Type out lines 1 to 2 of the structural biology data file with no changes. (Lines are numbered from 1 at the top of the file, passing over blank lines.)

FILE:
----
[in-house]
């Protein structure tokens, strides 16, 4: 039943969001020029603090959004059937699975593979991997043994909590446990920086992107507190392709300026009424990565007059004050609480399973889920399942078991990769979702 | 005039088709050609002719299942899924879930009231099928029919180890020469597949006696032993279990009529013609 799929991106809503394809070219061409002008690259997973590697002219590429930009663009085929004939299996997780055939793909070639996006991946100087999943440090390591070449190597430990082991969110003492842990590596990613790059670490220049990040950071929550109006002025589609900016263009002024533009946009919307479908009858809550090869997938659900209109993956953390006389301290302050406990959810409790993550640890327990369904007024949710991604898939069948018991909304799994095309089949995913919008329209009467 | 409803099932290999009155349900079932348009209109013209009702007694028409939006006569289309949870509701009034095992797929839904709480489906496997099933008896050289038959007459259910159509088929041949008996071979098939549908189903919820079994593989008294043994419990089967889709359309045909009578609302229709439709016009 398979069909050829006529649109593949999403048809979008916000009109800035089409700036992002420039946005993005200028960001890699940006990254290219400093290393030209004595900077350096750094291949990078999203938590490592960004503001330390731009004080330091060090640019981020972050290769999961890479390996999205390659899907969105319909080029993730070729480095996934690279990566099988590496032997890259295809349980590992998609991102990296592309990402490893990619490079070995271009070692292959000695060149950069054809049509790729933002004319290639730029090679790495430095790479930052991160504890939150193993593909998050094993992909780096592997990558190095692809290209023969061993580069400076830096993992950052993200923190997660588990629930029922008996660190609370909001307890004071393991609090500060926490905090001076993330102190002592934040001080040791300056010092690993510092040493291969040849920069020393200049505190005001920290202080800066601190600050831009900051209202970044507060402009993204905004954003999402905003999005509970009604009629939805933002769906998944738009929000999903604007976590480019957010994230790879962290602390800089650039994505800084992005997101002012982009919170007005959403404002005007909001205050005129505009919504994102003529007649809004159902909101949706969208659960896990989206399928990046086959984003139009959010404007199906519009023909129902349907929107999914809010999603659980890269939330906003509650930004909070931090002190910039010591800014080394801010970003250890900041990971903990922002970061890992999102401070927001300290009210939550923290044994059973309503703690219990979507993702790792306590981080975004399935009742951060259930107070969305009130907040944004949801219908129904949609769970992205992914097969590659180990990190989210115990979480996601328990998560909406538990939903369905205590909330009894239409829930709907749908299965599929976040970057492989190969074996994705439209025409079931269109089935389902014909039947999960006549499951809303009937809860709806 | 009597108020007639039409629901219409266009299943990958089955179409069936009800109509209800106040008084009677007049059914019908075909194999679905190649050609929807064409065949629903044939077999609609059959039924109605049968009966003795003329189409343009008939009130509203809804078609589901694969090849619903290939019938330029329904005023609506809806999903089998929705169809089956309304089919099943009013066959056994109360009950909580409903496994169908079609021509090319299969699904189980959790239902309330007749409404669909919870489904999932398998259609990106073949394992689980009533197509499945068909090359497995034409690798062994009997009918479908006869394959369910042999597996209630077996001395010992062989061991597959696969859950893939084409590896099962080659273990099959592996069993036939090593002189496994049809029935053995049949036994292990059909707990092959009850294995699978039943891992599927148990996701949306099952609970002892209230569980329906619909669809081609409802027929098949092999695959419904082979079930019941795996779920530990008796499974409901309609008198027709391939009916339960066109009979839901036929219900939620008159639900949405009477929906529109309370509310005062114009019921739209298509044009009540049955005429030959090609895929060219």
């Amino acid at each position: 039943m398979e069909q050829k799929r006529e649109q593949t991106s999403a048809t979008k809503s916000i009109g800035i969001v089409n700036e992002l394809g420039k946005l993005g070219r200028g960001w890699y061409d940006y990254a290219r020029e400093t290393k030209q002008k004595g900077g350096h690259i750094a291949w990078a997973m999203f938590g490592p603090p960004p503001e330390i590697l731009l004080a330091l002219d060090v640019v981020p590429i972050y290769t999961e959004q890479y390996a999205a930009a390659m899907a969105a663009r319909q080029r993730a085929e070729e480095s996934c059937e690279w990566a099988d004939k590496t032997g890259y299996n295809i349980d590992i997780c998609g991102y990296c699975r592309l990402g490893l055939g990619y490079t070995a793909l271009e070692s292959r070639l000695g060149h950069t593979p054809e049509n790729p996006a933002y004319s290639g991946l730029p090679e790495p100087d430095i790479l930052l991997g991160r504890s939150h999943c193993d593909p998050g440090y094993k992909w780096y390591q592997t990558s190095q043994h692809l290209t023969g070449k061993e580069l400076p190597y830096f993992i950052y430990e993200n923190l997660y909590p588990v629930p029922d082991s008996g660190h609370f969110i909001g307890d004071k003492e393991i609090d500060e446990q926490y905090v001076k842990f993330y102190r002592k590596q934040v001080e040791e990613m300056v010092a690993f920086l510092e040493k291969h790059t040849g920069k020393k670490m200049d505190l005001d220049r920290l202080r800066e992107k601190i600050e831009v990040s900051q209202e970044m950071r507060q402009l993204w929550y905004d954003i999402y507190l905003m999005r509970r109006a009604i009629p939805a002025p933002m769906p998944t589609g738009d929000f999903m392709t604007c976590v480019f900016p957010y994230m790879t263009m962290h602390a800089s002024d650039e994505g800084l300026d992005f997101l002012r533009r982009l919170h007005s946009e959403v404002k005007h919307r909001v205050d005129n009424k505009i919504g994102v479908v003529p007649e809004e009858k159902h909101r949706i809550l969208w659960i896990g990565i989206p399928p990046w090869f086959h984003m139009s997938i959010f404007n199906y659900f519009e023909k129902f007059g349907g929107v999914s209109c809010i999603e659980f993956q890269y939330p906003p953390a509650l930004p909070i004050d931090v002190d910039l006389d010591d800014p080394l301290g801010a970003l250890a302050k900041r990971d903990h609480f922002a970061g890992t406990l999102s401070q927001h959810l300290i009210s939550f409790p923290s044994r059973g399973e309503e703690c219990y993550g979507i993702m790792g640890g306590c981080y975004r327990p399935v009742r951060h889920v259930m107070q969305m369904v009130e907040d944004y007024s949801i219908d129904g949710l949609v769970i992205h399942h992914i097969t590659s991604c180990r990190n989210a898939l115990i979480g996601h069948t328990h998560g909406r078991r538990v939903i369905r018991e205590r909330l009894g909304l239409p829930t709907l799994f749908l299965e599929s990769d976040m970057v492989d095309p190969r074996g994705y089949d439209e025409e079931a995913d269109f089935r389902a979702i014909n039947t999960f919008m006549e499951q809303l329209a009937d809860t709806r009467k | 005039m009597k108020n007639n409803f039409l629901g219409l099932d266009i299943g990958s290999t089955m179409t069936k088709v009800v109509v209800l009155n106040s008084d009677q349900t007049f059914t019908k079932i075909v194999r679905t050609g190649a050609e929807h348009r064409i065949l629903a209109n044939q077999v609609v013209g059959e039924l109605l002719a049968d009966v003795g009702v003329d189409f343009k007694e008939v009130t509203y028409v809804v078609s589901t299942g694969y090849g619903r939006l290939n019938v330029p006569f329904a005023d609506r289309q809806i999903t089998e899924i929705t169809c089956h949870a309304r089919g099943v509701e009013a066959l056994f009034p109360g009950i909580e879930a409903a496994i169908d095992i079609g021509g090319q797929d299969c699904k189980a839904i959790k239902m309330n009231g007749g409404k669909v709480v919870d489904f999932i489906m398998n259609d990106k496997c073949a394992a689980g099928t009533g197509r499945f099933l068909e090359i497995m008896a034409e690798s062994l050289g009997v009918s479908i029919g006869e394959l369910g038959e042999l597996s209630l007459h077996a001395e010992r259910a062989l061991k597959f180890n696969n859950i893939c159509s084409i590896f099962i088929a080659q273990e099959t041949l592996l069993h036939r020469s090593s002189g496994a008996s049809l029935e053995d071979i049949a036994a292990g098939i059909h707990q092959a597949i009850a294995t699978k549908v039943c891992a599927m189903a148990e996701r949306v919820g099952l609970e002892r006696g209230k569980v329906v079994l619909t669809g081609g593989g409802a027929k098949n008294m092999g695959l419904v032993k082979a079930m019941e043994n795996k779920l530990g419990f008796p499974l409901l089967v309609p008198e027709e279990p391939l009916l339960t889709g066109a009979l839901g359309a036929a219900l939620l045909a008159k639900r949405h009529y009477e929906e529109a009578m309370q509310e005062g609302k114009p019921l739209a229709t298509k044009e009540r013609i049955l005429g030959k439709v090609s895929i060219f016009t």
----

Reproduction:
[in-house]
């Protein structure tokens, strides 16, 4: 039943969001020029603090959004059937699975593979991997043994909590446990920086992107507190392709300026009424990565007059004050609480399973889920399942078991990769979702 | 005039088709050609002719299942899924879930009231099928029919180890020469597949006696032993279990009529013609 799929991106809503394809070219061409002008690259997973590697002219590429930009663009085929004939299996997780055939793909070639996006991946100087999943440090390591070449190597430990082991969110003492842990590596990613790059670490220049990040950071929550109006002025589609900016263009002024533009946009919307479908009858809550090869997938659900209109993956953390006389301290302050406990959810409790993550640890327990369904007024949710991604898939069948018991909304799994095309089949995913919008329209009467 | 409803099932290999009155349900079932348009209109013209009702007694028409939006006569289309949870509701009034095992797929839904709480489906496997099933008896050289038959007459259910159509088929041949008996071979098939549908189903919820079994593989008294043994419990089967889709359309045909009578609302229709439709016009 398979069909050829006529649109593949999403048809979008916000009109800035089409700036992002420039946005993005200028960001890699940006990254290219400093290393030209004595900077350096750094291949990078999203938590490592960004503001330390731009004080330091060090640019981020972050290769999961890479390996999205390659899907969105319909080029993730070729480095996934690279990566099988590496032997890259295809349980590992998609991102990296592309990402490893990619490079070995271009070692292959000695060149950069054809049509790729933002004319290639730029090679790495430095790479930052991160504890939150193993593909998050094993992909780096592997990558190095692809290209023969061993580069400076830096993992950052993200923190997660588990629930029922008996660190609370909001307890004071393991609090500060926490905090001076993330102190002592934040001080040791300056010092690993510092040493291969040849920069020393200049505190005001920290202080800066601190600050831009900051209202970044507060402009993204905004954003999402905003999005509970009604009629939805933002769906998944738009929000999903604007976590480019957010994230790879962290602390800089650039994505800084992005997101002012982009919170007005959403404002005007909001205050005129505009919504994102003529007649809004159902909101949706969208659960896990989206399928990046086959984003139009959010404007199906519009023909129902349907929107999914809010999603659980890269939330906003509650930004909070931090002190910039010591800014080394801010970003250890900041990971903990922002970061890992999102401070927001300290009210939550923290044994059973309503703690219990979507993702790792306590981080975004399935009742951060259930107070969305009130907040944004949801219908129904949609769970992205992914097969590659180990990190989210115990979480996601328990998560909406538990939903369905205590909330009894239409829930709907749908299965599929976040970057492989190969074996994705439209025409079931269109089935389902014909039947999960006549499951809303009937809860709806 | 009597108020007639039409629901219409266009299943990958089955179409069936009800109509209800106040008084009677007049059914019908075909194999679905190649050609929807064409065949629903044939077999609609059959039924109605049968009966003795003329189409343009008939009130509203809804078609589901694969090849619903290939019938330029329904005023609506809806999903089998929705169809089956309304089919099943009013066959056994109360009950909580409903496994169908079609021509090319299969699904189980959790239902309330007749409404669909919870489904999932398998259609990106073949394992689980009533197509499945068909090359497995034409690798062994009997009918479908006869394959369910042999597996209630077996001395010992062989061991597959696969859950893939084409590896099962080659273990099959592996069993036939090593002189496994049809029935053995049949036994292990059909707990092959009850294995699978039943891992599927148990996701949306099952609970002892209230569980329906619909669809081609409802027929098949092999695959419904082979079930019941795996779920530990008796499974409901309609008198027709391939009916339960066109009979839901036929219900939620008159639900949405009477929906529109309370509310005062114009019921739209298509044009009540049955005429030959090609895929060219």